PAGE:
Service animals are welcomed at the University to accompany persons with disabilities who may require assistance.
Service animals are working animals and can be readily identifiable through visual indicators such as a vest or harness. They must accompany their owner to work or class and be kept with their owner at all times. A requirement for a service animal may also be confirmed by a regulated health professional.
Please do not distract the service animal while it is working – this includes talking, petting or feeding.
Access to Premises
The requirements of the Customer Service Standard around service animals apply to those areas of the University premises where the public or third parties are allowed to access. Premises include buildings, land or grounds where service is provided.
Premises are considered open to the public even if they are only open to those people who have paid an admission fee, are members, or have met certain eligibility or entrance requirements.
The University’s outdoor spaces, recreation facilities and hallways are open to the public. The classrooms, which only staff and people who have been admitted to the university have access to, are also considered to be open to the public. The rules on service animals apply to all of these areas of the University’s campus.
The exception to the requirement on allowing service animals under the Customer Service Standard is when another law specifically states animals must be excluded or when, by operation of another law, the animal is excluded.
Where food is prepared, stored or sold
- Two examples of laws that specifically exclude animals are regulations under the Health Protection and Promotion Act and the Food Safety and Quality Act, 2001. However, both include exceptions for service dogs. Please refer to the legislation for details.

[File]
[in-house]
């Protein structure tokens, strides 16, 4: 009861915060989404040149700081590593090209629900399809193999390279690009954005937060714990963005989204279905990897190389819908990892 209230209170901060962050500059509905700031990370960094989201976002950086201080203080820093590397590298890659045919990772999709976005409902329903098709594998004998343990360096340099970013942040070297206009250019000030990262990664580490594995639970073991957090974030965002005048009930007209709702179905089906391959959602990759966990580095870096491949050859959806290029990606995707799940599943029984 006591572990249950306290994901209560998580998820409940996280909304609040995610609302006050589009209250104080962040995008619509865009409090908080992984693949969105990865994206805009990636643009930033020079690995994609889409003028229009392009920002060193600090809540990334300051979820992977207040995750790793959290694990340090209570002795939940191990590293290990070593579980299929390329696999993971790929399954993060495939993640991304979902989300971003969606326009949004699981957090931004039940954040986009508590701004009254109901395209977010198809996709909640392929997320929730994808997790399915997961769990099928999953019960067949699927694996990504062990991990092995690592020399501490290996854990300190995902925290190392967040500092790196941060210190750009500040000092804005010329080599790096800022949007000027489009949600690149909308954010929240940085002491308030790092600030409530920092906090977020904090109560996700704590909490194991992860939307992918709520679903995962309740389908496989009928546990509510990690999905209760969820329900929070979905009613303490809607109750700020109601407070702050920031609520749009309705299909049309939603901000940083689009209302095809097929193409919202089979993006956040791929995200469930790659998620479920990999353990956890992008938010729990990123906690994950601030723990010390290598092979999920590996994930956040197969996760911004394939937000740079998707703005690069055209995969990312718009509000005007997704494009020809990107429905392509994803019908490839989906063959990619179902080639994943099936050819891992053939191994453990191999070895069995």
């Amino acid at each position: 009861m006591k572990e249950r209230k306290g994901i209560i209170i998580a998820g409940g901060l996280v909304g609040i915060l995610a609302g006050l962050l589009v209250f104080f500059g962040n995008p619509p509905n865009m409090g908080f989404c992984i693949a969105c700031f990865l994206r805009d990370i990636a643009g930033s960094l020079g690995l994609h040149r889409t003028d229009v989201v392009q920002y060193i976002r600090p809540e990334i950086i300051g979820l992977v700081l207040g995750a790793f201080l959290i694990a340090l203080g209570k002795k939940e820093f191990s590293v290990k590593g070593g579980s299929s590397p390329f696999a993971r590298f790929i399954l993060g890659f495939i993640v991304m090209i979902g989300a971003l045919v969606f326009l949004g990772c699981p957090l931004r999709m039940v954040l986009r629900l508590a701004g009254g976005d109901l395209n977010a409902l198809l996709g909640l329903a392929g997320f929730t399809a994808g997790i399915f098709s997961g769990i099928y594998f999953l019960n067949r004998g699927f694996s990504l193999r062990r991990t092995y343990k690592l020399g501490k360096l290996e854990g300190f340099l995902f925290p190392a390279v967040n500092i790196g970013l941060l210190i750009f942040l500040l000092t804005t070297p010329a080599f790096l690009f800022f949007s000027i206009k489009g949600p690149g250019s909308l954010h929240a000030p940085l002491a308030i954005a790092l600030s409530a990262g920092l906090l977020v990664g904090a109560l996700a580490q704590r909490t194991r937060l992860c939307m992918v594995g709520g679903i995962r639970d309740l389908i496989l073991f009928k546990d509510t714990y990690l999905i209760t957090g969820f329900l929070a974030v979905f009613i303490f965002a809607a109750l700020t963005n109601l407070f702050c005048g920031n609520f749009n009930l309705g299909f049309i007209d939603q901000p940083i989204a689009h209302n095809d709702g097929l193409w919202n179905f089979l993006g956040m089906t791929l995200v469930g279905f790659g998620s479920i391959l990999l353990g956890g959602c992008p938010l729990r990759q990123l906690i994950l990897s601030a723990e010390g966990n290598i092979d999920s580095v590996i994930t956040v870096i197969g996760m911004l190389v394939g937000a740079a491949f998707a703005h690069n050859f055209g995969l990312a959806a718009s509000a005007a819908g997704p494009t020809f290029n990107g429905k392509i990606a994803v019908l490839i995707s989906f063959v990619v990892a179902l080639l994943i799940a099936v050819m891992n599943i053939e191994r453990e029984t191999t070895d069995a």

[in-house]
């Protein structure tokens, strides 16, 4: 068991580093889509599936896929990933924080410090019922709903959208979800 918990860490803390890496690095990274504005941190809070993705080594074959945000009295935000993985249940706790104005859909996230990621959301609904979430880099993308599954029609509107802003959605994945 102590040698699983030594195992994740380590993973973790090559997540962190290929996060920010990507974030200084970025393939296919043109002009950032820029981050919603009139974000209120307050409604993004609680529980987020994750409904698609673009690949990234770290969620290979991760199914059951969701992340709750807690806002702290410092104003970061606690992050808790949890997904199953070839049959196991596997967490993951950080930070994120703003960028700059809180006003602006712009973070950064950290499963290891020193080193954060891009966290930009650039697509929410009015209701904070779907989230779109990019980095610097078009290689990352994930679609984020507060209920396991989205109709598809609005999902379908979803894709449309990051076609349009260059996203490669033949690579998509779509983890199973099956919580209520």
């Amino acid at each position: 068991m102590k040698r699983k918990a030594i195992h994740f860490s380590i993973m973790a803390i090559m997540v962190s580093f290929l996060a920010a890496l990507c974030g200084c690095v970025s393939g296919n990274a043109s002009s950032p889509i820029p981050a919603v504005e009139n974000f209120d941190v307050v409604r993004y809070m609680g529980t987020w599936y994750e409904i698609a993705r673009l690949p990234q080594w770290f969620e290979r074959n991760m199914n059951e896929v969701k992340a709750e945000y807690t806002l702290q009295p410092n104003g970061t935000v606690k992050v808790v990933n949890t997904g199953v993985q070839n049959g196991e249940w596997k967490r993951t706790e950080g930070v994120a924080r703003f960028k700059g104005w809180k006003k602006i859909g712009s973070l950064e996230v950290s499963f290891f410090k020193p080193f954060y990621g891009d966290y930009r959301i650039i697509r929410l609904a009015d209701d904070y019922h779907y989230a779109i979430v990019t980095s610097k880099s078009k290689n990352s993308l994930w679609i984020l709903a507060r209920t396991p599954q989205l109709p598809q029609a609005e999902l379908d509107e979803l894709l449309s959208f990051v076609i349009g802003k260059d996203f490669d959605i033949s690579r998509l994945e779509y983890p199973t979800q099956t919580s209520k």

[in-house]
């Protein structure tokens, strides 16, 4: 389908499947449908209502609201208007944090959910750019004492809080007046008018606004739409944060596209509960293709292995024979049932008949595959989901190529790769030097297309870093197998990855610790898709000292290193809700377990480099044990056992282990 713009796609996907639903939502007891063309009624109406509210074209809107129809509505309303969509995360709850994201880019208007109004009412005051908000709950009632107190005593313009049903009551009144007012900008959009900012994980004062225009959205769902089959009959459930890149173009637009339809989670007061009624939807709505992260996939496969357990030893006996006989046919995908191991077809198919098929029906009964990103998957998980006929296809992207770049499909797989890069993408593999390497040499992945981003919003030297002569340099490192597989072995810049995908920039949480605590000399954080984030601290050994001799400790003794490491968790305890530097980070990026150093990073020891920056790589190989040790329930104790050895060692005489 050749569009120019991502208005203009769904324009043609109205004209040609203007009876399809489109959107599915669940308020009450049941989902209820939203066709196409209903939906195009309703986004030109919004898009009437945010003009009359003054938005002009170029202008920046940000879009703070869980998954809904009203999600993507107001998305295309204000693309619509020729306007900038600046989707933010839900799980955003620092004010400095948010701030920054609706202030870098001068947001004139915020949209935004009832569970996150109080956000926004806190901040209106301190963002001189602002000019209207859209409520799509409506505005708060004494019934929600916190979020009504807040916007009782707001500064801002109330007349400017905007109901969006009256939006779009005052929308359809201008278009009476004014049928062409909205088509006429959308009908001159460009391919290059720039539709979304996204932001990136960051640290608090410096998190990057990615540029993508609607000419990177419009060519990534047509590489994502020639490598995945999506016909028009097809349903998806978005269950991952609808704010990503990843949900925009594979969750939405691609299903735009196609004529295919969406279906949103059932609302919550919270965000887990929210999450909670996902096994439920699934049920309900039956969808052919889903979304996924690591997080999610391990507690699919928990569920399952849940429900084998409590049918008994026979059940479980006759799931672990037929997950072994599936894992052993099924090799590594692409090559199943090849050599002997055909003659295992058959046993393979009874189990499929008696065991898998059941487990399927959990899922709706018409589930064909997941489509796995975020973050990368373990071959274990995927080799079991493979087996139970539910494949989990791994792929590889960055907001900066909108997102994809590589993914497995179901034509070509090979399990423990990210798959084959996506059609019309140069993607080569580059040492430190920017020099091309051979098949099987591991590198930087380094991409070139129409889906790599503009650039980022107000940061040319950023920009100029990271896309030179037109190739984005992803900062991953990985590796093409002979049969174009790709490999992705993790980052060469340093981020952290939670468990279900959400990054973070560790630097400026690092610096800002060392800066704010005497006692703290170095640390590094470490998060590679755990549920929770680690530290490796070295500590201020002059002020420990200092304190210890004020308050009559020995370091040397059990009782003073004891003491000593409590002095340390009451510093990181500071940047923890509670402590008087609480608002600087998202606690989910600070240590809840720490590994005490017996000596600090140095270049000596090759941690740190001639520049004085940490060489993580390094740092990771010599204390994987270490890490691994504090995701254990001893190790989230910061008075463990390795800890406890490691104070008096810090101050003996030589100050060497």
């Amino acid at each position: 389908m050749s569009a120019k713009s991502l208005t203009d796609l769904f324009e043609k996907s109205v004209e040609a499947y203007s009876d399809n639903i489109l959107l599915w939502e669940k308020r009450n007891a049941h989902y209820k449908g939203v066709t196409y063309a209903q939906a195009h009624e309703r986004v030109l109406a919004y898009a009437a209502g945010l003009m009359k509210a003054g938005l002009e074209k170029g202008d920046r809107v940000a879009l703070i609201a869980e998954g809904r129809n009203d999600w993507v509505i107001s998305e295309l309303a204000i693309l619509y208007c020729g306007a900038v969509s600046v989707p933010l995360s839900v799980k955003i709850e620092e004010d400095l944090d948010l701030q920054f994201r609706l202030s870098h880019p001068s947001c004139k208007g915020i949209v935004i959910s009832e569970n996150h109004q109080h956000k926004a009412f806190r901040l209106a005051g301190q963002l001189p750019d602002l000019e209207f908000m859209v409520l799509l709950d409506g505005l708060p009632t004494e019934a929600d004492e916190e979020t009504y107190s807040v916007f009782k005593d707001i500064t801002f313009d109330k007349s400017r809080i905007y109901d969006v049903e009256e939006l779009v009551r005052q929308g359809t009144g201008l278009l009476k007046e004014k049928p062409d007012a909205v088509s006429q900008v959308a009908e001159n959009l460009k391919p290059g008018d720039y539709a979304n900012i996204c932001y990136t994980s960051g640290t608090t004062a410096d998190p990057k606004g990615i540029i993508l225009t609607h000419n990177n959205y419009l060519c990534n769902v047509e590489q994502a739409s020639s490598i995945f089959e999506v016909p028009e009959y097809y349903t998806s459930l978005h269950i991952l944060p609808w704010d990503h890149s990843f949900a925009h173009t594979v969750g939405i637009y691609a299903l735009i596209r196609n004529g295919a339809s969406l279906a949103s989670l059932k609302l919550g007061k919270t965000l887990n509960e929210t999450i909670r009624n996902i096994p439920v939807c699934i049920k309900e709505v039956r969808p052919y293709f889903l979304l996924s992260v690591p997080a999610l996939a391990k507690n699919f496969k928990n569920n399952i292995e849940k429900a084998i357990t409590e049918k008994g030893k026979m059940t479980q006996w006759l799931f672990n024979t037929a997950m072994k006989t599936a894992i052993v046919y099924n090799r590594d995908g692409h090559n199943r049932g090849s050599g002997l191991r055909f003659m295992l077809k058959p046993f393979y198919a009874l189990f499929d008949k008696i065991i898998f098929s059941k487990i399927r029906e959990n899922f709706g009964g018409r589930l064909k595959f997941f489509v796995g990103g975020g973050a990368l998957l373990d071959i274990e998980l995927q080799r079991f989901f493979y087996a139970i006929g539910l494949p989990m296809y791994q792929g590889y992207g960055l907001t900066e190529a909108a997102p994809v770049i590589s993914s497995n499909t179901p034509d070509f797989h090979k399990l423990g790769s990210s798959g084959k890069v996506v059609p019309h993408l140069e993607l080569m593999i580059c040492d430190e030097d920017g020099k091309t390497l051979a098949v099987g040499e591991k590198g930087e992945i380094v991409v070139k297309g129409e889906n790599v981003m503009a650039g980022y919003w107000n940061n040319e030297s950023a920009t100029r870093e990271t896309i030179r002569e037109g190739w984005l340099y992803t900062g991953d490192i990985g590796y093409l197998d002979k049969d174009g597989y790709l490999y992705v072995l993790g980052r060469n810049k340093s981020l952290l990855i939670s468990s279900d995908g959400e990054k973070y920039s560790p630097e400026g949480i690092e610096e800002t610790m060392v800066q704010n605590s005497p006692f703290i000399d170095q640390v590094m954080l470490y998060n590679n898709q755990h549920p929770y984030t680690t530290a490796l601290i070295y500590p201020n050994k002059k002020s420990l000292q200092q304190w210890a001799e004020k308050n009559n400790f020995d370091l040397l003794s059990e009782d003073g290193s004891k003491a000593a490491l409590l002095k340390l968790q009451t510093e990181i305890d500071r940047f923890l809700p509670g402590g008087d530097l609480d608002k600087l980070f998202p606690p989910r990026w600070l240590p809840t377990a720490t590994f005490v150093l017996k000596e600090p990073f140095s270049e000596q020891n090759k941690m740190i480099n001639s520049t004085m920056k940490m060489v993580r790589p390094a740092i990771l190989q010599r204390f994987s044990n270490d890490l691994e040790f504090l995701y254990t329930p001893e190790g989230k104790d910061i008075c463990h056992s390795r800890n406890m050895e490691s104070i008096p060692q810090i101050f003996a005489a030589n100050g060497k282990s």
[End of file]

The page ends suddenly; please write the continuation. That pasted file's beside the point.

Health and safety requirements
- There may be rare circumstances where, for the reasons of health and safety of another person, allowing a person with a disability to enter a premises and be accompanied by their service animal needs to be considered.
- In the rare situation where another person’s health and safety could be seriously impacted by the presence of a service animal, all relevant factors and options should be considered in trying to find a solution that meets the needs of both individuals.
How do I Serve Someone if their Animal is Excluded by Law?
Explain to the individual why the animal is excluded and see what other arrangements can be made. If the person with the service animal agrees, this might mean leaving the animal in a secure area or offering to serve the person outside or in another location where the animal is permitted.
It is important to consider the needs of the person with a disability if his or her service animal is excluded and to ensure that other measures are explored.
For more information please visit the Ontario Government’s accessibility laws website. For further information regarding situations specific to the U of T context, please contact the AODA Office at firstname.lastname@example.org.
A support person accompanies a person with a disability in order to help with communication, mobility, personal care or medical needs.
Support persons are welcomed at the University to accompany persons with disabilities in order for them to access the University services. Communication and service should be focused on the individual as opposed to the support person.
If you are holding an event where an admission fee is being charged indicate on the event promotional material or at the ticket desk if support persons will be charged admission.This allows for the support person and the person with a disability to be prepared.